DAYTONA BEACH, Fla. (September 26, 2002) -- Kerry Hitt has combined his racing wisdom and determination to claim the points lead in the Rolex Series American GT driver standings. After placing fifth in the team point standings in 2001, Hitt's ACP...
DAYTONA BEACH, Fla. (September 26, 2002) -- Kerry Hitt has combined his racing wisdom and determination to claim the points lead in the Rolex Series American GT driver standings. After placing fifth in the team point standings in 2001, Hitt's ACP Motorsports is now only three points out of the lead in the class team standings as well. With a team comprised of mostly weekend volunteers, Hitt has remained consistent, which could prove to be the winning solution.
After kicking off the 2002 season with a fourth-place finish in the AGT class at the Rolex 24 At Daytona, Hitt and the ACP team headed to Homestead and improved to a third-place finish. Hitt's consistency throughout the season finally paid off at the VIR 500 where he and his co-drivers of the #19 Corvette captured their first victory of 2002. It marked the first victory for both Hitt and his team in the Rolex series. But the driver/team owner hopes its is only the first of many as he looks to the future.
Series - Rolex Sports Car Series
Class - American GT
Team - ACP Motorsports
Car - #19 Corvette
Date of Birth - November 23, 1946
Birthplace - Harrisburg, Pa.
Marital Status - Married to wife Jeanne
Website - www.acpmotorsports.com
2002 AGT FINISHES
* Rolex 24 - 4th
* Nextel 250 - 3rd
* California 400 - 2nd
* United Auto Parts 200 - 6th
* Six Hours of the Glen - 6th
* Jani-King Paul Revere 250 - 7th
* Bully Hill Vineyards 250 - 5th
* VIR 500 - 1st
* 6 Heures de Mont-Tremblant - 2nd
IN HIS OWN WORDS...
What do you feel is the most challenging part of racing?
The preparation of the car is the most challenging. If that's not done properly then you don't do well.
What do you think has been the most exciting part of the 2002 season?
The most exciting part is just the fun and challenge of racing. The one we won at VIR was exciting. In qualifying we avoided a potential disaster, which could have been the end to our weekend, and we came back from that and won.
Which track is your favorite? Why?
My all-time favorite track is Bridgehampton, which we no longer race at. But after seeing Mont-Tremblant, I really enjoy it. Mont-Tremblant is the most beautiful, and yet it was so challenging and well designed. When you put in a good lap there you really feel like you've done something. I just can't say enough about the town and the people in Mont-Tremblant.
When did you begin racing? When did you know that you wanted to pursue racing professionally?
It was about 35 years ago now. I started with the Pennsylvania Hill Climb Association and later spent a number of years with the Trans-Am series. My dream was to run professionally. Now I think Grand American is doing a great job of realizing what we need.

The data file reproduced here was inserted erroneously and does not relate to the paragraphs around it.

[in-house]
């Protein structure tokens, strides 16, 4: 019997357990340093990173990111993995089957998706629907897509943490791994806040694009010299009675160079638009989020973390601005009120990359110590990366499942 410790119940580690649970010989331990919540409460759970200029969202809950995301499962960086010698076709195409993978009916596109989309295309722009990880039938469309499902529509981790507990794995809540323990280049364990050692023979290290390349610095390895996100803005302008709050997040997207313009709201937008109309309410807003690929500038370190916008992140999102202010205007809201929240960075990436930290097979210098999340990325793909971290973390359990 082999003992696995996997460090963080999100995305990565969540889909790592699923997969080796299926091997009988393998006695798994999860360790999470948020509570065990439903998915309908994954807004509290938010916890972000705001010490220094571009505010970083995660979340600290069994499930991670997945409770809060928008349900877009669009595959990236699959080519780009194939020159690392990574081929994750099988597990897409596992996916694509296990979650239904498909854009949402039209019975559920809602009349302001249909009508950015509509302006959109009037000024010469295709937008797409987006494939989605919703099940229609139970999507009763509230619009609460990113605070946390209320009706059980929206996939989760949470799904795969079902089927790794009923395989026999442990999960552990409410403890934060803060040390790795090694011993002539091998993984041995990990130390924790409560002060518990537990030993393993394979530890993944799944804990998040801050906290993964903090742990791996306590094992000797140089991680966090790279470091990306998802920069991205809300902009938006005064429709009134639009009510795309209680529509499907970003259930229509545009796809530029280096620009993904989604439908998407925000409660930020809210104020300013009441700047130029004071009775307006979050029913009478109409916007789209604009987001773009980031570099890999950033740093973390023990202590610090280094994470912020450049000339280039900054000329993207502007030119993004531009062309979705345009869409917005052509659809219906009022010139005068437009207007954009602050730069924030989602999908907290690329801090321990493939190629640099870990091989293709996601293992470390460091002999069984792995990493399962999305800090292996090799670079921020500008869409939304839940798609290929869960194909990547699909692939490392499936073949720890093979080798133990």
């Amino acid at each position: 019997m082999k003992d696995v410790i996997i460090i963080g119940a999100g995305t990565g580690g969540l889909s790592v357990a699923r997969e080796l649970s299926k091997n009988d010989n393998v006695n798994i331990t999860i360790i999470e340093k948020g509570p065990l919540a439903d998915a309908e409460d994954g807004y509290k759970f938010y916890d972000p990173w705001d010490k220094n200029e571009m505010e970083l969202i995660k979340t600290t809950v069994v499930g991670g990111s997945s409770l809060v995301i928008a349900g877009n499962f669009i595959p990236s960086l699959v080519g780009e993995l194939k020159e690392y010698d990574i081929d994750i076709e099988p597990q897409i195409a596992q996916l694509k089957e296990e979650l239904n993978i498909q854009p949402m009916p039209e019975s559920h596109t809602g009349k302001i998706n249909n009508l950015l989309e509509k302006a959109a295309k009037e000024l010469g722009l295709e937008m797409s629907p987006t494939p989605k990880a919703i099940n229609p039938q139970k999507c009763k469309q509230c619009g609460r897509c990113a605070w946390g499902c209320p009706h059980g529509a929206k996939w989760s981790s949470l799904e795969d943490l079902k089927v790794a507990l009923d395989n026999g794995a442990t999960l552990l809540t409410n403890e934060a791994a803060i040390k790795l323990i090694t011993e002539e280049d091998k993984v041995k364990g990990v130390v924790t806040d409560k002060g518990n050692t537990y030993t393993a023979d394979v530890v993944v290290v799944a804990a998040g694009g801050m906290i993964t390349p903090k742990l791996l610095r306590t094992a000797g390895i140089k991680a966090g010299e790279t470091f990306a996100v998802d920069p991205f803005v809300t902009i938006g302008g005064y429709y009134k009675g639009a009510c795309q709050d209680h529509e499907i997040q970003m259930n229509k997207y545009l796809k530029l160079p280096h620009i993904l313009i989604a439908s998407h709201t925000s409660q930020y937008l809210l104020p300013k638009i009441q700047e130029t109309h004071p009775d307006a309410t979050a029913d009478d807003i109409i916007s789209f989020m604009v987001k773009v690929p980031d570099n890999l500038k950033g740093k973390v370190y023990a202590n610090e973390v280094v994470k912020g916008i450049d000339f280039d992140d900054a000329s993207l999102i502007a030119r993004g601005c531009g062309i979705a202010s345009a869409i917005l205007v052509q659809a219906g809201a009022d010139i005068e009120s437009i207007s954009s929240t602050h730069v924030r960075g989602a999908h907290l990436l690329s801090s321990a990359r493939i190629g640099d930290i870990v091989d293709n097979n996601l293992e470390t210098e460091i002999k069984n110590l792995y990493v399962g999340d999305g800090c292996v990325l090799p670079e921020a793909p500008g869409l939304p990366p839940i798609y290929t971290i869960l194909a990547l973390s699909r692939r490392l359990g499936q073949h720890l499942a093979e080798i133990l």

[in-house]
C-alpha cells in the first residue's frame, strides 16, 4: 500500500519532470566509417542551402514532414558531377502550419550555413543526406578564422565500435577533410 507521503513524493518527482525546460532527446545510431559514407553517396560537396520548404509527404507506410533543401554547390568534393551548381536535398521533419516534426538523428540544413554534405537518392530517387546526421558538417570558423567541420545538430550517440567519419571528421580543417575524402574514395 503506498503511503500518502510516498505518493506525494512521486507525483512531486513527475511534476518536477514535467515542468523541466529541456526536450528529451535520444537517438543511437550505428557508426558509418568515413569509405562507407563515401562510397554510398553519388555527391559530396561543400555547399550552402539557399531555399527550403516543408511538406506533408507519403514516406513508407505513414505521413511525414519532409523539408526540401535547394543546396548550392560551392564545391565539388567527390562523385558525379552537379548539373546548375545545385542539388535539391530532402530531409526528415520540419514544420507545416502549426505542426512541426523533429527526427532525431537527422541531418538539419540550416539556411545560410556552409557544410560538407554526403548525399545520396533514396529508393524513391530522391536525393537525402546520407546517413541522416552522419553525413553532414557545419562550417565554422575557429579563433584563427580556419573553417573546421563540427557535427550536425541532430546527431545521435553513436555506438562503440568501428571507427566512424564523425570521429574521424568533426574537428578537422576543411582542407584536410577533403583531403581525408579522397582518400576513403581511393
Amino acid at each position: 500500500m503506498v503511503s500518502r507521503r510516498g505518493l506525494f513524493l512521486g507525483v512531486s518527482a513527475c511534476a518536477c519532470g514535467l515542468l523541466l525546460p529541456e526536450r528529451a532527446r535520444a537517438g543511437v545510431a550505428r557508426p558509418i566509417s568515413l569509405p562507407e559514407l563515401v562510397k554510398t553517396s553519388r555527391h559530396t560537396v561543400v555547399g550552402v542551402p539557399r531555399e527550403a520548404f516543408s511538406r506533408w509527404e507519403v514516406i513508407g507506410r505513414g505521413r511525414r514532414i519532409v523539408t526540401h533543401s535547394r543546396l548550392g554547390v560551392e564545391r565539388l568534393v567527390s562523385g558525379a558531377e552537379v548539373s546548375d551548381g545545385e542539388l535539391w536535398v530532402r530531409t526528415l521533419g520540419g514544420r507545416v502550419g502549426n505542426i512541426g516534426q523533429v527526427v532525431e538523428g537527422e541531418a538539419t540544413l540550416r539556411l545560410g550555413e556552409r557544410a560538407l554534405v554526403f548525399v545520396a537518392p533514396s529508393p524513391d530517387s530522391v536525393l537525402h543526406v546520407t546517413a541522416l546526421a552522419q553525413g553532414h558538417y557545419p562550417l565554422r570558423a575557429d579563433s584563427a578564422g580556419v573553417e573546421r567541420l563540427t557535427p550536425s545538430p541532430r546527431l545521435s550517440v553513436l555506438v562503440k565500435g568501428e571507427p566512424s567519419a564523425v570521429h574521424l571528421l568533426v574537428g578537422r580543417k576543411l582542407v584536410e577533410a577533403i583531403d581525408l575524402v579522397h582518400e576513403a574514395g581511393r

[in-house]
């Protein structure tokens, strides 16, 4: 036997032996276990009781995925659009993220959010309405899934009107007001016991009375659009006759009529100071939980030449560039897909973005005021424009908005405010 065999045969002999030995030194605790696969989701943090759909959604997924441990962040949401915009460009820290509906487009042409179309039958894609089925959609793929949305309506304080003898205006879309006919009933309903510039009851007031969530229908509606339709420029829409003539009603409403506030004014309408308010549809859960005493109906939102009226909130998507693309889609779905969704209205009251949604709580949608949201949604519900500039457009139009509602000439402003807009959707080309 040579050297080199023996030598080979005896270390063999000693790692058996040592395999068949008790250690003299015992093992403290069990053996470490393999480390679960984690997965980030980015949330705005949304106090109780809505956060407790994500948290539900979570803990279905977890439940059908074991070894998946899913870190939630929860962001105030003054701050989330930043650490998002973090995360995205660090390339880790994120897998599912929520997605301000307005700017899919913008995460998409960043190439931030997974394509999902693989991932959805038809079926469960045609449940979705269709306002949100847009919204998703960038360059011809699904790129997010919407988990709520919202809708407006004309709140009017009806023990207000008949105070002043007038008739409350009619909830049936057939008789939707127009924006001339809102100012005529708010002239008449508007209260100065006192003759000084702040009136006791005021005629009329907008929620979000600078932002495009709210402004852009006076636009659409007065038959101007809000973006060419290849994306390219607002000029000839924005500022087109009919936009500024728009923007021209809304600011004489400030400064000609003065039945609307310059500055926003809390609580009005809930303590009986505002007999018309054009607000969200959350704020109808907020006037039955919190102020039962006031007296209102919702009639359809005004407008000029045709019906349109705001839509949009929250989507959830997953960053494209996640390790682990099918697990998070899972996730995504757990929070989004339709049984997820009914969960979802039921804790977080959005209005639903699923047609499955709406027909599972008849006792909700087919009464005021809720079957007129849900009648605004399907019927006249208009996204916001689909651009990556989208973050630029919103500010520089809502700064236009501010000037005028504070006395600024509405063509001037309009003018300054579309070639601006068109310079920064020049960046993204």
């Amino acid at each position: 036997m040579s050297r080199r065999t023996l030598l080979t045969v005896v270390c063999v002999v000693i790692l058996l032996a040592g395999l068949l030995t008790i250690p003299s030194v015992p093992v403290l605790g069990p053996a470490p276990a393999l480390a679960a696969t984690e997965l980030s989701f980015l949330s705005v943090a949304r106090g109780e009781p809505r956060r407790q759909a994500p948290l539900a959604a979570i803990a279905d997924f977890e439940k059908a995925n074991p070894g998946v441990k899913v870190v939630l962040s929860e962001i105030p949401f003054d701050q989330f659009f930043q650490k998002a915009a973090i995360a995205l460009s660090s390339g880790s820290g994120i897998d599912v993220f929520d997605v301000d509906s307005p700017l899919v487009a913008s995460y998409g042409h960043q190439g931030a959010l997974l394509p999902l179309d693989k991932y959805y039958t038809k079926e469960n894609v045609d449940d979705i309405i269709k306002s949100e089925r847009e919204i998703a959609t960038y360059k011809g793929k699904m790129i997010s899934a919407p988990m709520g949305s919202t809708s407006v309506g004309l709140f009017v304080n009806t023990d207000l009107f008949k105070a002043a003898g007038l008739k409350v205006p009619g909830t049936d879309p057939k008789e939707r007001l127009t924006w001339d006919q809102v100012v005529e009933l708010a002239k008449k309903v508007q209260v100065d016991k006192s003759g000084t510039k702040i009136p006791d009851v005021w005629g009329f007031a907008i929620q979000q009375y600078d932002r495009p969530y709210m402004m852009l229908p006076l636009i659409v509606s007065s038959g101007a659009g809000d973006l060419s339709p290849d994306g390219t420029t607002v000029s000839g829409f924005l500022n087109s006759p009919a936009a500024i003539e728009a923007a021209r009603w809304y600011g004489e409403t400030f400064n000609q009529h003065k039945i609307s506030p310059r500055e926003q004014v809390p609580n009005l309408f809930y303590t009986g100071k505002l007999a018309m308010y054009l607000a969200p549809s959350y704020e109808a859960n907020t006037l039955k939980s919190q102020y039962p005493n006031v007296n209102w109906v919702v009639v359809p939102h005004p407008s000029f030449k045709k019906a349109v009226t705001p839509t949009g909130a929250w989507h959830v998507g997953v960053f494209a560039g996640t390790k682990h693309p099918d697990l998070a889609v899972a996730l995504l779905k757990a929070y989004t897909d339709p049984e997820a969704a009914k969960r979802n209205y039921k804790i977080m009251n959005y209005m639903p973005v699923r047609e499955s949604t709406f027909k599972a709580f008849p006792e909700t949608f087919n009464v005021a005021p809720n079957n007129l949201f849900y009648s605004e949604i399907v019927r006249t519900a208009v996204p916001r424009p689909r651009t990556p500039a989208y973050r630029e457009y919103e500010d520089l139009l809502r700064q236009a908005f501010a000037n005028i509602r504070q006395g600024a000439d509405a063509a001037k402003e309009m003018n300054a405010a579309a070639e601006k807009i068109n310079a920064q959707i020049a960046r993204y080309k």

Did your family support your decision to start racing? What did they think?
My dad thought it was a lot of foolishness. I thought that was how he felt for a long time, but later a friend that worked with him told me how proud he actually was.
If you could partner with any driver in any series for one race, who would it be and what race would you team in?
It's not a tough call on the track; it would be Mont-Tremblant. But, I couldn't choose between my co-drivers because they are both great. We make a great team.
What goals have you set for yourself?
We are looking to take the green flag and checkered flags in our last race. Our chassis is a 12-year-old chassis, so by next year we will have another. We have made the car dependable and that is why we were able to stay where we are. We also hope to be running a Daytona Prototype by the end of next year.
How does it feel to be leading the AGT driver point standings with only one race left in the 2002 season?
We are under a tremendous amount of pressure. The driver championship is ours to lose, but we are looking for the team championship. The Morgan-Dollar team is a great team, and they are good people. We'll help each other out in the pits and be friends, but when the green flag drops they are our competition. There is comradery in the series and that is one reason I keep coming back.
Do you have any superstitions?
Not really. Things are just going to happen. However, at VIR it was really wet and my shoes were soaked. So right before I got into the car I put on an old pair of blue driver's shoes that don't even match and we won the race. So at Mont-Tremblant the guys wanted the blue shoes, so I wore them and we finished second in our class.
What kind of advice would you give to a young up-and-coming driver?
The best thing for a young driver to do is to drive to the best of his ability and not to let his ego take over. You also have to be able to get along with people.
What are your plans for the off-season?
The off-season really isn't that long, but we plan to go to the islands and just get away for a while.
What do you do in your free time?
I don't really have much free time between work and spending time on the car, but I like spending time with Jeanne. We like to kick back and watch a movie and sometimes go to the theater in New York, just little day trips.
Who has been the greatest influence in your life?
In racing I got the most from Jerre Stahall. He taught me how to look at things correctly and how you put the combination together to make it work.
Anything else you would like to say to your fans?
Thanks for the support, and we will do the best we can to have the fans follow the races. I look forward to the years coming.